African Union Commission says public relations professionals play a critical role in the Covid-19 era by helping organisations to retain their legitimacy, during and after the pandemic.
AUC head of communications Mrs Wynne Musabayana said legitimacy had great significance to the survival of institutions, as it influences consumer and citizen behaviour.
She said Africa CDC often reminded Africa that the coronavirus was now in the communities and that community leadership, ownership and that robust response was the solution in the fight against the pandemic.
“This presents opportunities for PR professionals to adopt diversified corporate social responsibility programmes that engage communities on the new realities, and also contribute to societal well-being; and in the process, help retain confidence in their organisations.”
Mrs Musabayana said this while presenting during the virtual Africa Public Relations Association Conference, where she shared critical messages that PR and communication professionals may find useful in their engagements with stakeholders.
In her presentation, Mrs Musabayana emphasised the imperative for all messaging around the pandemic to be from, or prepared in association with approved and trusted institutions and experts.
“Covid-19 is real and there is great need to debunk fake news and false claims, yes, incredible as it may sound, we still have people that believe that Covid-19 is a hoax,” she said adding, “But, let’s look at the verified scientific facts.”
Mrs Musabayana said the continent appeared to be inching towards a third wave, with negative implications for the capacity of the health sector that already fragile.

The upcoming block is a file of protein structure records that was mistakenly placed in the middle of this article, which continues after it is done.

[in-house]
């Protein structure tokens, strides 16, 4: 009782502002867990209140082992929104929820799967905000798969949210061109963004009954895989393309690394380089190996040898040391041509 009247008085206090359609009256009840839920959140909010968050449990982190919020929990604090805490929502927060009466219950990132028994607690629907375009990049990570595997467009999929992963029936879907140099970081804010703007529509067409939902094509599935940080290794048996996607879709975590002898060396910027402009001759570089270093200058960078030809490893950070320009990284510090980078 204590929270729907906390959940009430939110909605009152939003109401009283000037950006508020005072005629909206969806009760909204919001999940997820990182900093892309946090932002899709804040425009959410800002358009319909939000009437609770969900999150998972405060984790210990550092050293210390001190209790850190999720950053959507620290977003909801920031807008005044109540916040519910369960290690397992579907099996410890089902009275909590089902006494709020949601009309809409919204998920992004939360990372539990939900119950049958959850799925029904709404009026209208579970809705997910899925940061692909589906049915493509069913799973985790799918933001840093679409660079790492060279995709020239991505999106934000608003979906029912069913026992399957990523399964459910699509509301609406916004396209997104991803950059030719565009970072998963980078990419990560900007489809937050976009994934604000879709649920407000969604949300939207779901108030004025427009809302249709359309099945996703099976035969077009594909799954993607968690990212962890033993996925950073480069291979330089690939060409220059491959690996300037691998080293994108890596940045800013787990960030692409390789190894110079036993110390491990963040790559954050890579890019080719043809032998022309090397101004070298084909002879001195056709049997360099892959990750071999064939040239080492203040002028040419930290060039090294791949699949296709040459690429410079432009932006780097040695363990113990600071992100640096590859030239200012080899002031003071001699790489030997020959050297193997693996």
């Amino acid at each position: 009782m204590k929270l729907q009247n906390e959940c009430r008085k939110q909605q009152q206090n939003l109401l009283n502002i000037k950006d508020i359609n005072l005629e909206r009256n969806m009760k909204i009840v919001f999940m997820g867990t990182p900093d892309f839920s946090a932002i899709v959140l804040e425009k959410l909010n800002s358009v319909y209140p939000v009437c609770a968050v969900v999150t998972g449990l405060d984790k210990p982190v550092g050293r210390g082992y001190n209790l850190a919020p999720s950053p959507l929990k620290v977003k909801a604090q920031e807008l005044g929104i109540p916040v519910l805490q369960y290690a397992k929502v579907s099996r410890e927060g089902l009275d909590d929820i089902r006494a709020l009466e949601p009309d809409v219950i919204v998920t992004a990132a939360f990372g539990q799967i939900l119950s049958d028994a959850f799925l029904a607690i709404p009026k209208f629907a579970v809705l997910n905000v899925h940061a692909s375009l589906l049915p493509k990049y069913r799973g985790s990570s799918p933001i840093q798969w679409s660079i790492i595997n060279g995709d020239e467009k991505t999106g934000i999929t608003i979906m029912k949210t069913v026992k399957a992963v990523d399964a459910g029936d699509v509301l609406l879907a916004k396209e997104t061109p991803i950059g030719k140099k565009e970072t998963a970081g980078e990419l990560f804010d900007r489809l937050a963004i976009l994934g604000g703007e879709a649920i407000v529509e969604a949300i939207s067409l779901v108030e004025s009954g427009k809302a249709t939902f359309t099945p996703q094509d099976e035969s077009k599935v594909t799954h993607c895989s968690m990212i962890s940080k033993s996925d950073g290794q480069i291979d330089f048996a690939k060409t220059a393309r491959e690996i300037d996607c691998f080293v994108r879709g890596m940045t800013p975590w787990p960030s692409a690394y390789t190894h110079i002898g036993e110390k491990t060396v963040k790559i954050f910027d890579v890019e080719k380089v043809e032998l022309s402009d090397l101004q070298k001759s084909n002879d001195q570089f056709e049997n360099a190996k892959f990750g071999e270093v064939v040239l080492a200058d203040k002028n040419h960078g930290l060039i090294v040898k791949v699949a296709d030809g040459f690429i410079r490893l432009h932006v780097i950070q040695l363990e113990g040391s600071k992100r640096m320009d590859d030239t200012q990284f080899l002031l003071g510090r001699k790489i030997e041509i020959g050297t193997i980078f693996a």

More worrying, she said, was the fact that each new wave had been more devastating than the last.
She, however, said that consistently providing scientific facts, data, and solid evidence would be an antidote to misinformation.
The number of infections in Africa rose from 2 in February 2020, to nearly 5 million to date.
Statistics from governments of member states indicate that more than 128,000 Africans have died from the effects of Covid-19.
At 2.7 percent, Africa’s case fatality rate stands higher than the 2,1 percent global average. Mrs Musabayana said adherence to preventive public health and social measures adopted globally, immensely help in containing the pandemic.
“PH and social measures are definitely something the communities can control and take a lead on, in terms of implementing,” she said. “Sharing experiences from elsewhere will help strengthen the case about prevention.”
Mrs Musabayana further said vaccination equalled lives saved and economies saved, hence increase in vaccine uptake will help bring the pandemic to an end.
“This means we need to help boost vaccine take up in communities,” she said.